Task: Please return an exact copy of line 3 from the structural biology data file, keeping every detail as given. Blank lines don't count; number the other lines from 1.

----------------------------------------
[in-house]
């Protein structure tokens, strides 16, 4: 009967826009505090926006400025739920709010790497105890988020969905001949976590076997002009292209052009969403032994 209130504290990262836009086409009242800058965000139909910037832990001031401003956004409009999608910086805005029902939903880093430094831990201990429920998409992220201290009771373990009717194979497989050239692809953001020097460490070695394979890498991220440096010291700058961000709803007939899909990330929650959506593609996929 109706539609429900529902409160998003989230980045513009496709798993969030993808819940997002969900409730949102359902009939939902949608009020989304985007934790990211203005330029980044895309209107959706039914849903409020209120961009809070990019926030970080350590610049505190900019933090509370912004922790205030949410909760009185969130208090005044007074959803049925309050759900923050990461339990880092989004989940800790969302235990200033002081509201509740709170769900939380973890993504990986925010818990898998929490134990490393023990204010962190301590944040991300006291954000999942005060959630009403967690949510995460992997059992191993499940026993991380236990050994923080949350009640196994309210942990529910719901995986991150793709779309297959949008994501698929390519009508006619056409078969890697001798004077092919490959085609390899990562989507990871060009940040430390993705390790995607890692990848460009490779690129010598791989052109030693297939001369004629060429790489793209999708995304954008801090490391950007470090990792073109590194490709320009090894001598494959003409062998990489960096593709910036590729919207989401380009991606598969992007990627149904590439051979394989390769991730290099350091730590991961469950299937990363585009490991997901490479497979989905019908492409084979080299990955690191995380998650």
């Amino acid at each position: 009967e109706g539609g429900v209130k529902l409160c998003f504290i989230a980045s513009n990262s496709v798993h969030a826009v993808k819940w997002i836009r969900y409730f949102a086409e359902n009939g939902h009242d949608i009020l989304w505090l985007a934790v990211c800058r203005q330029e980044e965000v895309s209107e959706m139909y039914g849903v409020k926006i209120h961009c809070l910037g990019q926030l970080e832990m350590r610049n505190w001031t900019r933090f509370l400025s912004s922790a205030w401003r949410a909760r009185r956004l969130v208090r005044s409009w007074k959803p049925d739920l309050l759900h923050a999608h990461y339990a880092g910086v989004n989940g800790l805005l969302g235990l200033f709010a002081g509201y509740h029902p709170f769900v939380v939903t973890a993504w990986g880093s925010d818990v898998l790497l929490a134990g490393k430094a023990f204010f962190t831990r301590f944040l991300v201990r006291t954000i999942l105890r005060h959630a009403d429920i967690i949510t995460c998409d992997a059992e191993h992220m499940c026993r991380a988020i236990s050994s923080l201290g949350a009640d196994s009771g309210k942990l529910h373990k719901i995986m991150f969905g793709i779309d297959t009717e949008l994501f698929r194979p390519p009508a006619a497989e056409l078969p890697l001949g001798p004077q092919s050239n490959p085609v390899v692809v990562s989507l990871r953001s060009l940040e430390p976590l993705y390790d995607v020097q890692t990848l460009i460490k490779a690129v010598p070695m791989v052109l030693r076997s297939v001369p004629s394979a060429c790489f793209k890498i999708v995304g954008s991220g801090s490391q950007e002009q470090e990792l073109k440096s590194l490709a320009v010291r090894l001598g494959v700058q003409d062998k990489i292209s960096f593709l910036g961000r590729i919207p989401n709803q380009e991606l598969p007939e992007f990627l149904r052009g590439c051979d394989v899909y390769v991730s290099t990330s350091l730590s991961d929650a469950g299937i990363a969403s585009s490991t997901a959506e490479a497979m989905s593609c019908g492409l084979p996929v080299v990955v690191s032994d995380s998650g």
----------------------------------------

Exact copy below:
């Amino acid at each position: 009967e109706g539609g429900v209130k529902l409160c998003f504290i989230a980045s513009n990262s496709v798993h969030a826009v993808k819940w997002i836009r969900y409730f949102a086409e359902n009939g939902h009242d949608i009020l989304w505090l985007a934790v990211c800058r203005q330029e980044e965000v895309s209107e959706m139909y039914g849903v409020k926006i209120h961009c809070l910037g990019q926030l970080e832990m350590r610049n505190w001031t900019r933090f509370l400025s912004s922790a205030w401003r949410a909760r009185r956004l969130v208090r005044s409009w007074k959803p049925d739920l309050l759900h923050a999608h990461y339990a880092g910086v989004n989940g800790l805005l969302g235990l200033f709010a002081g509201y509740h029902p709170f769900v939380v939903t973890a993504w990986g880093s925010d818990v898998l790497l929490a134990g490393k430094a023990f204010f962190t831990r301590f944040l991300v201990r006291t954000i999942l105890r005060h959630a009403d429920i967690i949510t995460c998409d992997a059992e191993h992220m499940c026993r991380a988020i236990s050994s923080l201290g949350a009640d196994s009771g309210k942990l529910h373990k719901i995986m991150f969905g793709i779309d297959t009717e949008l994501f698929r194979p390519p009508a006619a497989e056409l078969p890697l001949g001798p004077q092919s050239n490959p085609v390899v692809v990562s989507l990871r953001s060009l940040e430390p976590l993705y390790d995607v020097q890692t990848l460009i460490k490779a690129v010598p070695m791989v052109l030693r076997s297939v001369p004629s394979a060429c790489f793209k890498i999708v995304g954008s991220g801090s490391q950007e002009q470090e990792l073109k440096s590194l490709a320009v010291r090894l001598g494959v700058q003409d062998k990489i292209s960096f593709l910036g961000r590729i919207p989401n709803q380009e991606l598969p007939e992007f990627l149904r052009g590439c051979d394989v899909y390769v991730s290099t990330s350091l730590s991961d929650a469950g299937i990363a969403s585009s490991t997901a959506e490479a497979m989905s593609c019908g492409l084979p996929v080299v990955v690191s032994d995380s998650g």